WASHINGTON — Between 3% and 8% of federal money earmarked for the highway system since 2010 has gone to waste on inactive projects, according to a new Government Accountability Office Report, which cites lax federal oversight and recommends a narrower role for the Federal Highway Administration.
The report is the result of a request by Rep. Peter DeFazio, D-Ore., a member of the House Transportation and Infrastructure Committee. He asked the GAO to examine how the FHWA’s partnership with state departments of transportation affects its oversight of the roughly $40 billion of federal funds sent to states to maintain and build roads and bridges. His request comes as the Senate transportation bill has proposed new standards that states would have to meet to receive federal funding.
The GAO report concludes that the relationship between the FHWA and the states is mostly beneficial. But it notes that the 52 nationwide FHWA division offices have often been hesitant to utilize their most powerful oversight techniques, such as withholding federal funding.
The report also shows that millions of dollars from the financially imperiled Highway Trust Fund continue to be sent to inactive projects despite an effort by the U.S. Department of Transportation over the past few years to curtail that problem.
“FHWA benefits from using recognized partnership practices to advance the federal-aid highway program and conduct program oversight — such as clear delineation of roles and responsibilities between FHWA and its state partners and formal and informal conflict resolution — that are recognized as leading practices,” the report says.
“FHWA’s partnership approach allows it to proactively identify issues before they become problems, achieve cost savings and gain states’ commitment to improve their processes.”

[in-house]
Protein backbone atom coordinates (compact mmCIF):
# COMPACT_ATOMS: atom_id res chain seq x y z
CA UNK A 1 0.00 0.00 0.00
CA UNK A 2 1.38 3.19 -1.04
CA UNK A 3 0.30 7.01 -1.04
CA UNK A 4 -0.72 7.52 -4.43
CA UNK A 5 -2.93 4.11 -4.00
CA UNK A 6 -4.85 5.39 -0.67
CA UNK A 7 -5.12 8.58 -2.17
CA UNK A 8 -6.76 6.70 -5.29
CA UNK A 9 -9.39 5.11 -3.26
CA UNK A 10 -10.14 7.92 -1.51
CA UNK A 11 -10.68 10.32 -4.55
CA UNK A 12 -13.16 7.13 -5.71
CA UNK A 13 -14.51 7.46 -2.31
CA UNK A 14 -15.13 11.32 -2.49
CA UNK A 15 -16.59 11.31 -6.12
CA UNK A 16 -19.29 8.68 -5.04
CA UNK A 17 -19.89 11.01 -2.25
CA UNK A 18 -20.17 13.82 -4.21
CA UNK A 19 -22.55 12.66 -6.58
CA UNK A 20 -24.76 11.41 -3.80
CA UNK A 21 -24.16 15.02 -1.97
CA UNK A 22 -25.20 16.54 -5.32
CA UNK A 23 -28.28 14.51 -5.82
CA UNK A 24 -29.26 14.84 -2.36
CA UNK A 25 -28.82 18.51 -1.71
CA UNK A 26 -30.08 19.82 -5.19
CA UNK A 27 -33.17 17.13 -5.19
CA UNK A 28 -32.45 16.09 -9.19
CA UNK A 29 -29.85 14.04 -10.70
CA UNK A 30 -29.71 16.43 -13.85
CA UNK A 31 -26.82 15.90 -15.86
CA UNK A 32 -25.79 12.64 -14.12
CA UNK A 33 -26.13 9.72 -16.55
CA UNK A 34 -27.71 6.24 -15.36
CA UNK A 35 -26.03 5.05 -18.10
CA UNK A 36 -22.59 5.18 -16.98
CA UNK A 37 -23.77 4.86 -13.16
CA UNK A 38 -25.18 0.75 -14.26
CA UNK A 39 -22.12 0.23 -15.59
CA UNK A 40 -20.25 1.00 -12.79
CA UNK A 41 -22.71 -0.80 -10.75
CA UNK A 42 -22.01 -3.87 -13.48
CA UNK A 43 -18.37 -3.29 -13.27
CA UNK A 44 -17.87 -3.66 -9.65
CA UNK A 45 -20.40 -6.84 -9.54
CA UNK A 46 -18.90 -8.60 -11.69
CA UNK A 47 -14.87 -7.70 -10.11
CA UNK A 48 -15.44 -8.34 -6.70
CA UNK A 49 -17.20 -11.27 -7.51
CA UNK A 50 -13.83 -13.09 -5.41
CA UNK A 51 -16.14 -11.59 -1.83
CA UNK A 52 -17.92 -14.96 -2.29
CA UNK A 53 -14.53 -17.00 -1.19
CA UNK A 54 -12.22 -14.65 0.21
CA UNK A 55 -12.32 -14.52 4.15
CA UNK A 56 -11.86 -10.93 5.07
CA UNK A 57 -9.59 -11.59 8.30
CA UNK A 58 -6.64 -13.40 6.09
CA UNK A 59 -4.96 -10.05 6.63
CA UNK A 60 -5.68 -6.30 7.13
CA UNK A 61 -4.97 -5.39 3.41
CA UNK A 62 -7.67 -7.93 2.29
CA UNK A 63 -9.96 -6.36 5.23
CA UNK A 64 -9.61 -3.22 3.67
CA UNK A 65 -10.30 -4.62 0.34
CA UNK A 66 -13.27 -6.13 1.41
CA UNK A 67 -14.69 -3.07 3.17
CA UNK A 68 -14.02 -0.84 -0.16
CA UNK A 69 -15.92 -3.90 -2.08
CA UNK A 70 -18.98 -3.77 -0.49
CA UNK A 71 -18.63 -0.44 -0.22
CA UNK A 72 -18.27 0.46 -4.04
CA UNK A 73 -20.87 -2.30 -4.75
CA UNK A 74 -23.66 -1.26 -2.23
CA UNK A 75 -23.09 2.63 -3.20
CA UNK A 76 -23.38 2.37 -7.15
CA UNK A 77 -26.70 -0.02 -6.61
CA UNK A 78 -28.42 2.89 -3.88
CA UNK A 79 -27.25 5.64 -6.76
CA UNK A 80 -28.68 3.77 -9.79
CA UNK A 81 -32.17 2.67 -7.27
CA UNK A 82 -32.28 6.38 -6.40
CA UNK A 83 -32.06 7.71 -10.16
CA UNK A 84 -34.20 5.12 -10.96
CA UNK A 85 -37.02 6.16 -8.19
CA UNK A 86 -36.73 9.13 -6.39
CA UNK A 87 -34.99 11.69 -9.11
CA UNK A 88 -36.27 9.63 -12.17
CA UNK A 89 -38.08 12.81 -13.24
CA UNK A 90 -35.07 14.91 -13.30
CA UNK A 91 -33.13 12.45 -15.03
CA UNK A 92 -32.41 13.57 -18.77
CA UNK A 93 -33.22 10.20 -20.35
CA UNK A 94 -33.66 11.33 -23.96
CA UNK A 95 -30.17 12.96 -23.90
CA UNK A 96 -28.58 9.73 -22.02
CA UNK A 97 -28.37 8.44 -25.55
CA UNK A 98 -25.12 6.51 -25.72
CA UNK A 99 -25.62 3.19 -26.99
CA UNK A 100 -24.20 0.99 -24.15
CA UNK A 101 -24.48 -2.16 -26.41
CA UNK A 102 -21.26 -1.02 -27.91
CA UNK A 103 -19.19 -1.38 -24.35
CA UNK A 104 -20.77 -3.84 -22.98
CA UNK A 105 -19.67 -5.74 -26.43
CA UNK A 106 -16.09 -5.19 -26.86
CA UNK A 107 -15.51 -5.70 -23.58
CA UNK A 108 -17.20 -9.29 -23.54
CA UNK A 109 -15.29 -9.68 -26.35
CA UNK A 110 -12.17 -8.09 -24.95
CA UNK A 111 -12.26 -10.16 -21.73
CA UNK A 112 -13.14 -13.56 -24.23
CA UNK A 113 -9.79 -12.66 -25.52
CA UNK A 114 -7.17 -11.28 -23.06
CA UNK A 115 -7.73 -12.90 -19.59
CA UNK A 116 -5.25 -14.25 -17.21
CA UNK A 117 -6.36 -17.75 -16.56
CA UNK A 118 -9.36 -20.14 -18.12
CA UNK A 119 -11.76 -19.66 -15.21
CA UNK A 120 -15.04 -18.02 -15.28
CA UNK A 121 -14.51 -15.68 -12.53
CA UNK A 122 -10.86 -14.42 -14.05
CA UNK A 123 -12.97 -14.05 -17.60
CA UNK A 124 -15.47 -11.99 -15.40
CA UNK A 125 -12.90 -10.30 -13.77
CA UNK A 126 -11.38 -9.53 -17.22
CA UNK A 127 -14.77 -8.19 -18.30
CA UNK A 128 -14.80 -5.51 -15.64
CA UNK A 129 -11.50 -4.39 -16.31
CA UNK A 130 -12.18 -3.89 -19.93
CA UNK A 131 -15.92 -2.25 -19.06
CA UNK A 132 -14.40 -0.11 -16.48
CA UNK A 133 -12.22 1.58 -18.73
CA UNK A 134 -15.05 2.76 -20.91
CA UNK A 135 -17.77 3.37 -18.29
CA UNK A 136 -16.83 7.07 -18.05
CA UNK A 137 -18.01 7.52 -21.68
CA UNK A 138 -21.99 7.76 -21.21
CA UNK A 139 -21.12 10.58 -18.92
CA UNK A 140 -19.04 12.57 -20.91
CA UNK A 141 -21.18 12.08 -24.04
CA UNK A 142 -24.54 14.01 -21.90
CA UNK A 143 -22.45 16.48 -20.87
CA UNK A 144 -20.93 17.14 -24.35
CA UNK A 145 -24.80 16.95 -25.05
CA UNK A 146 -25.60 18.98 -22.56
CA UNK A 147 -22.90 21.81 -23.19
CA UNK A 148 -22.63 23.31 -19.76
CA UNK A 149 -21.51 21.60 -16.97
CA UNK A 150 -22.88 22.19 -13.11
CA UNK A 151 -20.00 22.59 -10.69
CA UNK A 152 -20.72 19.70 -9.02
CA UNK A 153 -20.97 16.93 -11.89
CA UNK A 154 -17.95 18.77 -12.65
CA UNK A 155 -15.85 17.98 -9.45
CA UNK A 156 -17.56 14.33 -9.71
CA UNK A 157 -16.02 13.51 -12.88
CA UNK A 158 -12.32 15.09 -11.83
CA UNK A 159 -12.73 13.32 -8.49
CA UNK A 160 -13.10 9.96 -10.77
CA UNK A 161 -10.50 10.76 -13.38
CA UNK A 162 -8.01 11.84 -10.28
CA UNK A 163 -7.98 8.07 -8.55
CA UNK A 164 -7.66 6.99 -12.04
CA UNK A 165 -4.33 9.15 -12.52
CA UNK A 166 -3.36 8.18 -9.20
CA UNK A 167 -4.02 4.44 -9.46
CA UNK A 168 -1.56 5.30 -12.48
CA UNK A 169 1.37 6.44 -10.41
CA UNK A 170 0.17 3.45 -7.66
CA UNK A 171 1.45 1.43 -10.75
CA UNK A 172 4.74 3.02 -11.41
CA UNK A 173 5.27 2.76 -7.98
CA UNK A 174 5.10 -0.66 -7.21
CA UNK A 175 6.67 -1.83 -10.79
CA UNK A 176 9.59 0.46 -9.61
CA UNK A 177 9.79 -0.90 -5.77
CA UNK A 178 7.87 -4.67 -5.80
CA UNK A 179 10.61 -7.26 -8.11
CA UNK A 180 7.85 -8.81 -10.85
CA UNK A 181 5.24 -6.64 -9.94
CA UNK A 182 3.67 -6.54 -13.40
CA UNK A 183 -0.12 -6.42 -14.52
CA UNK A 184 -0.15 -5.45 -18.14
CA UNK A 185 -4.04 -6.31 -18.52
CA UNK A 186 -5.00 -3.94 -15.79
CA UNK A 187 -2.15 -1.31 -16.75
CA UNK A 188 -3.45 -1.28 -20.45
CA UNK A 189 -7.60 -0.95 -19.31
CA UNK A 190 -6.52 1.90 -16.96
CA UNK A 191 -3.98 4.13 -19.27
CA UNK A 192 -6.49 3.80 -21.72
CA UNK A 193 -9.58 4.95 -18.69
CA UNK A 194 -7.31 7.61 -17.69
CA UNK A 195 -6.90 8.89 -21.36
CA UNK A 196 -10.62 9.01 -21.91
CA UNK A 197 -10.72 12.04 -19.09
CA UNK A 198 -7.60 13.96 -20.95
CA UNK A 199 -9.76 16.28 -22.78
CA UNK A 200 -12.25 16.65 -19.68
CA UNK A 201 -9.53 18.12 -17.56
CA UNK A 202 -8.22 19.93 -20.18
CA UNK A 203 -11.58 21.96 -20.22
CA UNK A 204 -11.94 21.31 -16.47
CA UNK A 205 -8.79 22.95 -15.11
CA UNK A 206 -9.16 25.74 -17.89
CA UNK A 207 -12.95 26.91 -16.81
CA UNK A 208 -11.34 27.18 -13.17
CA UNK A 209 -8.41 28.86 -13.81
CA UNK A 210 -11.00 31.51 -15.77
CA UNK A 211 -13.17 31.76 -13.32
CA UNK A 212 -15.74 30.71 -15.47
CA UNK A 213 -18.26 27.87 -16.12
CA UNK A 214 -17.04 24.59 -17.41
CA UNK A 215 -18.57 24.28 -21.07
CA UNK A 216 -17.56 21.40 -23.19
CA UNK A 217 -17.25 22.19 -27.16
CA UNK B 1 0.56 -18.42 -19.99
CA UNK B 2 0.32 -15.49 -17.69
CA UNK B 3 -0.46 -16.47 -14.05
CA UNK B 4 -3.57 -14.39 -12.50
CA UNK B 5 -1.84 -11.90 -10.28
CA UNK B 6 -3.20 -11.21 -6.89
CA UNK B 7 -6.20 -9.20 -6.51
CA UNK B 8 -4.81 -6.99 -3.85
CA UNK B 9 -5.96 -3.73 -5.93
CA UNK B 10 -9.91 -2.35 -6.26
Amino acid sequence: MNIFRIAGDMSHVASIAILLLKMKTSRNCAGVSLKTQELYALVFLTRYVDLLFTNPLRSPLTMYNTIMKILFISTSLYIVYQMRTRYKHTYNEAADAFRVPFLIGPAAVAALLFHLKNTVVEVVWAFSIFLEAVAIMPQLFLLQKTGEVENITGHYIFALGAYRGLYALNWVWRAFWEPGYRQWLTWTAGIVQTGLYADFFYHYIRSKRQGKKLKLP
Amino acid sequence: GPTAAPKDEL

The report details how state DOTs have sometimes managed to work with the FHWA to slash project costs to a fraction of an original estimate, or to make a program eligible for federal funding after originally failing to meet U.S. standards.
Though the FHWA division offices have been required to conduct quarterly reviews of inactive road projects since 2008, about 3.4% of federal highway money was being funneled to such projects as of March. As recently as September 2008, that percentage was 8%, the report says.
Though FHWA division offices can de-obligate funds for such projects, the GAO reports that officials in three offices visited said they were hesitant to do so because it might damage their working relationships with state officials.
One office described the choice to de-obligate funds as “walking the tight rope,” according to the report.
“That’s been a perennial problem for over 20 years,” said Jack Basso, director of program finance and management at the American Association of State Highway and Transportation Officials, and a former chief financial officer at the FHWA.
Basso said the report is primarily positive, and that a variety of factors, such as disputes with contractors, can contribute to inactive projects remaining on the books.
The GAO report concludes that states should take more responsibility away from the federal government.
“Based on this review, there may be areas where national interests are less evident and where Congress may wish to consider narrowing FHWA’s responsibilities,” it says. “In fiscal year 2011, about 48% of federal aid funds were obligated for projects for which oversight could be assumed by the states.”
Basso said there has long been a push for FHWA to do less micromanagement, and that the agency has already done so to some extent over the years.
Additionally, state DOTs would have no problem picking up extra responsibility, he said. The report said that states are less likely than FHWA officials to view the relationship between them as a true partnership.
“We’d actually welcome that,” Basso said.